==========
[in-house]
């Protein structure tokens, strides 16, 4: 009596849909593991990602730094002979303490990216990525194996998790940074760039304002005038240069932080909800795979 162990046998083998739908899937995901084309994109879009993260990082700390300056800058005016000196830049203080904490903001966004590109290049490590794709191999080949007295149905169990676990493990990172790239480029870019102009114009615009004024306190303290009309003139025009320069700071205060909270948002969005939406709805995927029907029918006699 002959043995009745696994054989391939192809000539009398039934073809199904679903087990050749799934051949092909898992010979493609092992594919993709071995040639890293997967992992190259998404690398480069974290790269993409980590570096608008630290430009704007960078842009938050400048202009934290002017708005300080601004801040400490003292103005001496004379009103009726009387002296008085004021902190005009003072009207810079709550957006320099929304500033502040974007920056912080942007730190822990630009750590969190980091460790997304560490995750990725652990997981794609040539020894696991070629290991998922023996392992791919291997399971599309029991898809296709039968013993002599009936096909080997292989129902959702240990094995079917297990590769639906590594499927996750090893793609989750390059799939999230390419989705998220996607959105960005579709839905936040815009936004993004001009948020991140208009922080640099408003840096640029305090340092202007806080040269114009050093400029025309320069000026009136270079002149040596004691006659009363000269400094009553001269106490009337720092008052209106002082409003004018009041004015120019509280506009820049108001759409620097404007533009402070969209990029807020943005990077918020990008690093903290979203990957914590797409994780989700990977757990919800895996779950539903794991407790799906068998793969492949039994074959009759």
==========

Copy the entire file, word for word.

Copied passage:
[in-house]
């Protein structure tokens, strides 16, 4: 009596849909593991990602730094002979303490990216990525194996998790940074760039304002005038240069932080909800795979 162990046998083998739908899937995901084309994109879009993260990082700390300056800058005016000196830049203080904490903001966004590109290049490590794709191999080949007295149905169990676990493990990172790239480029870019102009114009615009004024306190303290009309003139025009320069700071205060909270948002969005939406709805995927029907029918006699 002959043995009745696994054989391939192809000539009398039934073809199904679903087990050749799934051949092909898992010979493609092992594919993709071995040639890293997967992992190259998404690398480069974290790269993409980590570096608008630290430009704007960078842009938050400048202009934290002017708005300080601004801040400490003292103005001496004379009103009726009387002296008085004021902190005009003072009207810079709550957006320099929304500033502040974007920056912080942007730190822990630009750590969190980091460790997304560490995750990725652990997981794609040539020894696991070629290991998922023996392992791919291997399971599309029991898809296709039968013993002599009936096909080997292989129902959702240990094995079917297990590769639906590594499927996750090893793609989750390059799939999230390419989705998220996607959105960005579709839905936040815009936004993004001009948020991140208009922080640099408003840096640029305090340092202007806080040269114009050093400029025309320069000026009136270079002149040596004691006659009363000269400094009553001269106490009337720092008052209106002082409003004018009041004015120019509280506009820049108001759409620097404007533009402070969209990029807020943005990077918020990008690093903290979203990957914590797409994780989700990977757990919800895996779950539903794991407790799906068998793969492949039994074959009759």